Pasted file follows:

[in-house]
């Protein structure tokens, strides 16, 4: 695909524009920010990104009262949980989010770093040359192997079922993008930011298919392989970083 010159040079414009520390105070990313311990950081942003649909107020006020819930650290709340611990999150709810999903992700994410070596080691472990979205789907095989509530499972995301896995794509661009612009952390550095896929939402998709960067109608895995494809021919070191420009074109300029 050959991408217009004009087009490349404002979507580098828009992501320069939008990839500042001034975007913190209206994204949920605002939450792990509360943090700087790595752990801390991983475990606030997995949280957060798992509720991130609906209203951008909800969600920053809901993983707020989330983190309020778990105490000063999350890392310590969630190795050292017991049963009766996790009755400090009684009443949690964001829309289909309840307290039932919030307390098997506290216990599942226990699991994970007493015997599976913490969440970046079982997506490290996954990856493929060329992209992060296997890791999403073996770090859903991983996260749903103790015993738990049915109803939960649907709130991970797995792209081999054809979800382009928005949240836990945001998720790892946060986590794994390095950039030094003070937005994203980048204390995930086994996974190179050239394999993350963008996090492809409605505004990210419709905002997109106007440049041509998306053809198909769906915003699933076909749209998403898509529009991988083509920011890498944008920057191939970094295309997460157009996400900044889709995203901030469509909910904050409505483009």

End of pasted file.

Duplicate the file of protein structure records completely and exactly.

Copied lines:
[in-house]
């Protein structure tokens, strides 16, 4: 695909524009920010990104009262949980989010770093040359192997079922993008930011298919392989970083 010159040079414009520390105070990313311990950081942003649909107020006020819930650290709340611990999150709810999903992700994410070596080691472990979205789907095989509530499972995301896995794509661009612009952390550095896929939402998709960067109608895995494809021919070191420009074109300029 050959991408217009004009087009490349404002979507580098828009992501320069939008990839500042001034975007913190209206994204949920605002939450792990509360943090700087790595752990801390991983475990606030997995949280957060798992509720991130609906209203951008909800969600920053809901993983707020989330983190309020778990105490000063999350890392310590969630190795050292017991049963009766996790009755400090009684009443949690964001829309289909309840307290039932919030307390098997506290216990599942226990699991994970007493015997599976913490969440970046079982997506490290996954990856493929060329992209992060296997890791999403073996770090859903991983996260749903103790015993738990049915109803939960649907709130991970797995792209081999054809979800382009928005949240836990945001998720790892946060986590794994390095950039030094003070937005994203980048204390995930086994996974190179050239394999993350963008996090492809409605505004990210419709905002997109106007440049041509998306053809198909769906915003699933076909749209998403898509529009991988083509920011890498944008920057191939970094295309997460157009996400900044889709995203901030469509909910904050409505483009």